1. ^ Associated Press (4 June 1971). "Call Me 'Kareem' says Lew Alcindor" (Google News Archive). The Montreal Gazette. Retrieved 13 April 2010.
  2. ^ "'Big O' Completes Bucks' Championship Run". NBA Encyclopedia Playoff Edition. National Basketball Association. 2010. Retrieved 13 April 2010.
1965–66 Michigan Wolverines men's basketball team

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2003–04 Saint Joseph's Hawks men's basketball team

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Andy Phillip

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Bob Kurland

Robert Albert Kurland (December 23, 1924 – September 29, 2013) was a 7 feet (2.1 m) American basketball center, who played for the two-time NCAA champion Oklahoma A&M Aggies (now Oklahoma State Cowboys) basketball team. He led the U.S. basketball team to gold medals in two Summer Olympics, and led his AAU team to three national titles. He is a member of the Naismith Memorial Basketball Hall of Fame.

Cazzie Russell

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Dale Hall

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Darrell Griffith

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Frank Mason III

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List of U.S. men's college basketball national player of the year awards

This article lists U.S. men's college basketball national player of the year awards. Several different organizations sponsor an award for the nation's top player.

Mark Aguirre

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Navy Midshipmen men's basketball

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Paul Arizin

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Phil Ford (basketball)

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Rick Barnes

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Shawn Respert

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Sidney Wicks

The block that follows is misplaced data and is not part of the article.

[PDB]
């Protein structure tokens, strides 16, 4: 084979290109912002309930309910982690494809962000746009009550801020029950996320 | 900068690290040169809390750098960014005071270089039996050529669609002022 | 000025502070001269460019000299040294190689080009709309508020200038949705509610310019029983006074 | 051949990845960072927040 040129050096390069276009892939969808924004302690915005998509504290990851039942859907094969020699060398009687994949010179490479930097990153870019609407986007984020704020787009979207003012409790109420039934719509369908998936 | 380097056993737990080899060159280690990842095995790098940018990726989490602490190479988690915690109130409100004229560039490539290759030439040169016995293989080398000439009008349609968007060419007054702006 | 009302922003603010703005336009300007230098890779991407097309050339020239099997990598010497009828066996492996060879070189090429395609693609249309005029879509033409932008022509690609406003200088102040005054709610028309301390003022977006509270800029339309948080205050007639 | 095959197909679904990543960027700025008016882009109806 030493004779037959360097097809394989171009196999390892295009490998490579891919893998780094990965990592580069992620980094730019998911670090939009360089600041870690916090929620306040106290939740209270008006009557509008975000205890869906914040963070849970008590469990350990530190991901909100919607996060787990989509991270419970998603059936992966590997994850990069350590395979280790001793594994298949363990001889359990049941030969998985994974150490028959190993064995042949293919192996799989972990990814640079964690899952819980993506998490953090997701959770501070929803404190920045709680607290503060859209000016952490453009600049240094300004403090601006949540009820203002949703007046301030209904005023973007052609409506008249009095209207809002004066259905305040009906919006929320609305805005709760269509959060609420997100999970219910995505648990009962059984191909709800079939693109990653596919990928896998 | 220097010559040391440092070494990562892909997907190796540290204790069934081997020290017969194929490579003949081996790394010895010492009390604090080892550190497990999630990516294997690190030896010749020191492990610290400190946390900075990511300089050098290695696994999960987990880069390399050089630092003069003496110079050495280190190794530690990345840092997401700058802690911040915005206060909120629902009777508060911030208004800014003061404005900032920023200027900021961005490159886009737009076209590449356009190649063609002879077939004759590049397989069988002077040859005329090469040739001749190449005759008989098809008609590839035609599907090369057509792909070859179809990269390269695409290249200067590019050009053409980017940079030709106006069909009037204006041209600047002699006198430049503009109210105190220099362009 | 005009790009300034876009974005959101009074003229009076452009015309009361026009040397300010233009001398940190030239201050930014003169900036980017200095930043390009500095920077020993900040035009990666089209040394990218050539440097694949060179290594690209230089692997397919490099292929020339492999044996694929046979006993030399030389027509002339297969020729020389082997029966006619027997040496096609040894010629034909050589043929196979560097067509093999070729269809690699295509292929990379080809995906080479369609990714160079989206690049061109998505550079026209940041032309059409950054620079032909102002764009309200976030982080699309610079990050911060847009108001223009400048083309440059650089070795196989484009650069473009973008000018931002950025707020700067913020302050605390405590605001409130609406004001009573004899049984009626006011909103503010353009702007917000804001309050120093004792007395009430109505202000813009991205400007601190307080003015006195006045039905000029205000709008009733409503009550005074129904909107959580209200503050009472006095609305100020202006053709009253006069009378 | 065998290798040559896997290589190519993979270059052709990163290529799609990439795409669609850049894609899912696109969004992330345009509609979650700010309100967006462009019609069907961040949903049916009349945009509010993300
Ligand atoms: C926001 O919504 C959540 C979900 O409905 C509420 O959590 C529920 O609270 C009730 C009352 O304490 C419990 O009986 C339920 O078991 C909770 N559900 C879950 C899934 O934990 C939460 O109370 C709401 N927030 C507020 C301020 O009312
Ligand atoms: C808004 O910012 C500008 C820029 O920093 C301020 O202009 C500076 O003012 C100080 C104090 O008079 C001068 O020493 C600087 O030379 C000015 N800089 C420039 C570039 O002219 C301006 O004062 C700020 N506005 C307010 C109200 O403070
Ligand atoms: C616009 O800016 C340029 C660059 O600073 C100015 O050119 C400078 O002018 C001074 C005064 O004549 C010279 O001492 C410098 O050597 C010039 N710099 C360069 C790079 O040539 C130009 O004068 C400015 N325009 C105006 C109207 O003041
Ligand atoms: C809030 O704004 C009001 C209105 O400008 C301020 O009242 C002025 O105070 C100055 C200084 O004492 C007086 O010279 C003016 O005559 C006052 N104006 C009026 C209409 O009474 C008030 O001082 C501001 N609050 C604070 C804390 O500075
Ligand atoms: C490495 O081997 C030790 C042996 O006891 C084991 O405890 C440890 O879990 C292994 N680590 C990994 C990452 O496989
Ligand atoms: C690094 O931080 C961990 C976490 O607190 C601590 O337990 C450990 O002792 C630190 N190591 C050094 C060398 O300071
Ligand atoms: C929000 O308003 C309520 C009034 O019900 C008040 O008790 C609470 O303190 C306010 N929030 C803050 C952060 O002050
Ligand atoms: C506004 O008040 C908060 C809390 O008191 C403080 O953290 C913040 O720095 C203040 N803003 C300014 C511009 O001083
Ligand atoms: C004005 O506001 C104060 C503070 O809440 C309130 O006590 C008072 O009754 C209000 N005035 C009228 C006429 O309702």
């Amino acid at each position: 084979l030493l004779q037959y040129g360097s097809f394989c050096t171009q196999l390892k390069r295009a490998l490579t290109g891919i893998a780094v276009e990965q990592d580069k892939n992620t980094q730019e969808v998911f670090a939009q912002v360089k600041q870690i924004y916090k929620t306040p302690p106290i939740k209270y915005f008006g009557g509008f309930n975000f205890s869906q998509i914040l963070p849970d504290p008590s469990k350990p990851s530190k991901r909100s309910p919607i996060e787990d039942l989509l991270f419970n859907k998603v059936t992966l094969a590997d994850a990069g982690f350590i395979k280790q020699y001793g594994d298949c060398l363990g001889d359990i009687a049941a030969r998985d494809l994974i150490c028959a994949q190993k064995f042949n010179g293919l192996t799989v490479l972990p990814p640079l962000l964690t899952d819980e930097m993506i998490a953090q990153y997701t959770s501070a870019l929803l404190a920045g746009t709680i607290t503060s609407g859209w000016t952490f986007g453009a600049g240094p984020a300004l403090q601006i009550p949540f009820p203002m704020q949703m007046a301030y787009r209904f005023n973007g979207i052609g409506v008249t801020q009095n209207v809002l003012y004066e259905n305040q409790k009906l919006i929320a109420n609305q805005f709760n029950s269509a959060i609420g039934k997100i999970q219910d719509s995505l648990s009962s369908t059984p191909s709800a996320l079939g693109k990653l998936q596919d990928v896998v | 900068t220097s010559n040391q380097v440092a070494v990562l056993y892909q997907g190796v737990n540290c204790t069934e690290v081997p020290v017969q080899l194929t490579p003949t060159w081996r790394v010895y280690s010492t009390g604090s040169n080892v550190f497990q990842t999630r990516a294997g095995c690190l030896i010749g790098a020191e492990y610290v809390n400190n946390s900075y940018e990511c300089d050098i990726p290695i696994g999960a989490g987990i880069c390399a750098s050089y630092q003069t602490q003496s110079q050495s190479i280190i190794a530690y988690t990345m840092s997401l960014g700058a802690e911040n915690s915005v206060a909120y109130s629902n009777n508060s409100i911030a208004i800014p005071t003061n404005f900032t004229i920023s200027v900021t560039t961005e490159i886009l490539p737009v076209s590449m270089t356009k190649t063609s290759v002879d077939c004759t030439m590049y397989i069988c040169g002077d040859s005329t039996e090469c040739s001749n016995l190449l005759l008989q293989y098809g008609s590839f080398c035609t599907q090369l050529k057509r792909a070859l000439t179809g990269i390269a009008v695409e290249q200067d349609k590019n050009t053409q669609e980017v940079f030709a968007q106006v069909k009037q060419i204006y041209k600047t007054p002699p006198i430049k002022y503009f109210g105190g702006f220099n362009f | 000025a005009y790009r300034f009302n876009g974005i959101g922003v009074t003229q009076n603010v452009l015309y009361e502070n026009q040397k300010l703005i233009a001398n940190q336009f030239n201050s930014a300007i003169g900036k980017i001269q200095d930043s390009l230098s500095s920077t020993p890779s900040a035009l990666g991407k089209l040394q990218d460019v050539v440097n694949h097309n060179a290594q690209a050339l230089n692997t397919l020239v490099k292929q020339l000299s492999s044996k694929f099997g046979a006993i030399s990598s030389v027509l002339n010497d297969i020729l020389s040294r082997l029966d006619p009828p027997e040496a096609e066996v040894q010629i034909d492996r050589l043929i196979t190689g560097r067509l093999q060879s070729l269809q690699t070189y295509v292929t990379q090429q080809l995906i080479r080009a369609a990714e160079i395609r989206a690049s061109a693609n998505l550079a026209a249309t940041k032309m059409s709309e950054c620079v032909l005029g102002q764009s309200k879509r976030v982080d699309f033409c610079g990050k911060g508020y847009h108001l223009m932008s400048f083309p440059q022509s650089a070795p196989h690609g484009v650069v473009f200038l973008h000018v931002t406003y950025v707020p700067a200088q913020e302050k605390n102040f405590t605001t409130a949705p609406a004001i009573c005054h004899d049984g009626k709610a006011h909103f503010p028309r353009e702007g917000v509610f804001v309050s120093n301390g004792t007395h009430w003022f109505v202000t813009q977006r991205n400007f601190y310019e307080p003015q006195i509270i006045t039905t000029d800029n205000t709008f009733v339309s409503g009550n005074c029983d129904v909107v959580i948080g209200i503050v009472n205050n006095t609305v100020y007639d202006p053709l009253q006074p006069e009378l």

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Sporting News

Sporting News is a digital sports media owned by Perform Group, a global sports content and media company.

Sporting News, originally The Sporting News, was established in 1886 as a weekly U.S. magazine. It became the dominant American publication covering baseball, acquiring the nickname "The Bible of Baseball." It is now a digital-only publication providing essential coverage of all major sports, and with editions in the U.S., Canada, Australia and Japan.

Victor Oladipo

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Walter Berry (born May 14, 1964) is an American former professional basketball player. After spending three seasons in the National Basketball Association (NBA), he had a very successful career in various leagues around Europe and the EuroLeague. Berry played the power forward position and was known for his very effective left-hand sky hook. Out of New York, Berry was originally nicknamed "The Truth."

Men's college basketball awards (United States)
National players of the year
Individual awards
Conference players of the year
Head coach awards
Conference coaches of the year
Division awards
Other awards
Sporting News Men's College Basketball Player of the Year